Antisemitic graffiti found at Montgomery County’s Whitman High

School officials said they found antisemitic graffiti in front of a Bethesda, Maryland, high school just after 8 a.m. Saturday.

Walt Whitman High School Principal Dr. Robert Dodd said in a letter to the community that the hateful words were seen on the Montgomery County school’s sign.

The vandalism comes two days before the first day of Hanukkah.

Montgomery County police are investigating the act of vandalism, which officials said is part of an alarming local trend.

“This behavior is abhorrent, extremely hurtful, and will not be tolerated at Walt Whitman High School,” Dodd wrote in his letter.

Dodd added that if a student is found to be a perpetrator, they will be disciplined in accordance with the school’s memorandum of understanding with local police, and the school district’s student code of conduct.

Superintendent of Montgomery County schools Monifa McKnight said in a statement the school system was “deeply disturbed and saddened by the antisemitic graffiti.”

“This hurtful behavior, along with any acts of discrimination, have no place in our school community and will not be tolerated,” McKnight said.

In another statement, Chief of Police Marcus Jones said “Acts of hate and bigotry are on the rise across the country and in Montgomery County. Antisemitism and any forms of hate (or) bias are not welcome in our community.”

Chief Jones said his department is coordinating with the Anti-Defamation League as part of its ongoing investigation and is increasing patrols near the county’s community centers, schools and places of worship.

The incident at Whitman High is part of a disturbing trend of antisemitic graffiti in the D.C. region. A shopping center in Chantilly, Virginia, was tagged earlier this month with white supremacist symbols and phrases.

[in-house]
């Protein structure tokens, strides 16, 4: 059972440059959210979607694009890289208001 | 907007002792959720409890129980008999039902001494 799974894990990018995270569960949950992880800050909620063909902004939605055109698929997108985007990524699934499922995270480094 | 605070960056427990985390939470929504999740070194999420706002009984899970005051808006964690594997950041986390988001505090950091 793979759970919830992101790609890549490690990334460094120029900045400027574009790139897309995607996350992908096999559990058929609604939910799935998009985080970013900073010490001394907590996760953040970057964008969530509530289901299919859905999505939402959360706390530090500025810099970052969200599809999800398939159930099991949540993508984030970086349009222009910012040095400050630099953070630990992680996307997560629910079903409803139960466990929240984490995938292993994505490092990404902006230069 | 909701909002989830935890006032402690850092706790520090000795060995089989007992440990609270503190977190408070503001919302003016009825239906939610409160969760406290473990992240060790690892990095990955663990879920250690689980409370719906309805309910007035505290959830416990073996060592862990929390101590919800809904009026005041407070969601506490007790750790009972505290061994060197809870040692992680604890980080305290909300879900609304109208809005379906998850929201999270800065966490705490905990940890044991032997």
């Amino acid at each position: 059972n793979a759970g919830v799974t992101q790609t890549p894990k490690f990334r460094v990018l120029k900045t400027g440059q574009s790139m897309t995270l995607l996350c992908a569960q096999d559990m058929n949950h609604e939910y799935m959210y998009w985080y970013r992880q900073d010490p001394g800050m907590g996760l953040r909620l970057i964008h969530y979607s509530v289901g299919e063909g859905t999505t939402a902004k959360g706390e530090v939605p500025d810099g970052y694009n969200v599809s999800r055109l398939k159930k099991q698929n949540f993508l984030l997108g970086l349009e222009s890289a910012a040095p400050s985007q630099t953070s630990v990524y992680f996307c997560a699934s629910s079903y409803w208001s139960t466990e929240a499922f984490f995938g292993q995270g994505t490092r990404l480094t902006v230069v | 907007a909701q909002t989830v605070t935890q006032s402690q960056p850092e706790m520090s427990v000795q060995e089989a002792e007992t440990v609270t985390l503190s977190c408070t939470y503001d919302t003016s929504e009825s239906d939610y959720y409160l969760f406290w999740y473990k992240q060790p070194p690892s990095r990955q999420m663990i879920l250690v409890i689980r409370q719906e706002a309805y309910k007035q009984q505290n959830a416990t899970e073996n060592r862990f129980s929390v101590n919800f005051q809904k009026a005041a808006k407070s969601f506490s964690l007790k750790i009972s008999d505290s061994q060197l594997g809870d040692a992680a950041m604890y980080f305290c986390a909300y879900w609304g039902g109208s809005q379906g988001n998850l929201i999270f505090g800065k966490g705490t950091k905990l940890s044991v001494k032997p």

Two separate incidents of antisemitic graffiti took place in Montgomery County last month, including swastikas found near Old Georgetown Road and Tuckerman Lane, as well as along the Bethesda Trolley Trail, which was also spray-painted with swastikas and white power symbols in August.

Antisemitic flyers were also seen on doorsteps throughout D.C.’s Kalorama neighborhood in November.

In response to the most recent graffiti, the Anti-Defamation League of D.C., the American Jewish Committee of D.C., the Jewish Community Relations Council of Greater Washington and the Jewish Federation of Greater Washington released a joint statement, expressing anger and disgust.

“Let us continue to speak out against all forms of hatred, especially in our children’s learning environments, which should be places of physical and emotional safety, mutual respect, and decency,” the statement said.

WTOP’s Melissa Howell, Tadiwos Abedje and Ivy Lyons contributed to this report.

Matthew Delaney

Matt Delaney is a digital web writer/editor who joined WTOP in 2020.

Federal News Network Logo
Log in to your WTOP account for notifications and alerts customized for you.

Sign up